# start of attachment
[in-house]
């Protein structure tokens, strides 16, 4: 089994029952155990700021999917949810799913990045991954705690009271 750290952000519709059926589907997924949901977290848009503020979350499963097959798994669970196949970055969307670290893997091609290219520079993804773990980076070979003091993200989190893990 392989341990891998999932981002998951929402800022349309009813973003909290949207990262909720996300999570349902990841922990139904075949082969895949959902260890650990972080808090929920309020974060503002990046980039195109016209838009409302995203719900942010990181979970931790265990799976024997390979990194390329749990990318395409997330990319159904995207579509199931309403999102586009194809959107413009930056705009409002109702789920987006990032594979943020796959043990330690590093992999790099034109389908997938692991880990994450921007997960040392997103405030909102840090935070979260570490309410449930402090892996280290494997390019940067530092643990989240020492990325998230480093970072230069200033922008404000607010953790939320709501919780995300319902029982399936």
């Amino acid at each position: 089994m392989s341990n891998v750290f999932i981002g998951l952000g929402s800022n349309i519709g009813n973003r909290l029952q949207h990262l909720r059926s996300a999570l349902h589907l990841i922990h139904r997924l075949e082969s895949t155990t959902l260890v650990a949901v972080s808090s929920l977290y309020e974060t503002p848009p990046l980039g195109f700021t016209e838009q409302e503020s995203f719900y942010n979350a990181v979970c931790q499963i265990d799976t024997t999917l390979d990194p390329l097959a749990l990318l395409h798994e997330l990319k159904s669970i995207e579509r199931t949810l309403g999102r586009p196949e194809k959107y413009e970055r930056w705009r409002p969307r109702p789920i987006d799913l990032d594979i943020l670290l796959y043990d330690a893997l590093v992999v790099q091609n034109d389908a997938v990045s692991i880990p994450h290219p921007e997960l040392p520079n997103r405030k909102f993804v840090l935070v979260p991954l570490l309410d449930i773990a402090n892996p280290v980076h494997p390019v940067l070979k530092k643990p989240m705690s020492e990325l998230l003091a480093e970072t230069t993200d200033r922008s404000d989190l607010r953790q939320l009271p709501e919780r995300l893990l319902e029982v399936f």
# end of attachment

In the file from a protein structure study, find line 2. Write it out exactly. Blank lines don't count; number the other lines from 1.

């Protein structure tokens, strides 16, 4: 089994029952155990700021999917949810799913990045991954705690009271 750290952000519709059926589907997924949901977290848009503020979350499963097959798994669970196949970055969307670290893997091609290219520079993804773990980076070979003091993200989190893990 392989341990891998999932981002998951929402800022349309009813973003909290949207990262909720996300999570349902990841922990139904075949082969895949959902260890650990972080808090929920309020974060503002990046980039195109016209838009409302995203719900942010990181979970931790265990799976024997390979990194390329749990990318395409997330990319159904995207579509199931309403999102586009194809959107413009930056705009409002109702789920987006990032594979943020796959043990330690590093992999790099034109389908997938692991880990994450921007997960040392997103405030909102840090935070979260570490309410449930402090892996280290494997390019940067530092643990989240020492990325998230480093970072230069200033922008404000607010953790939320709501919780995300319902029982399936």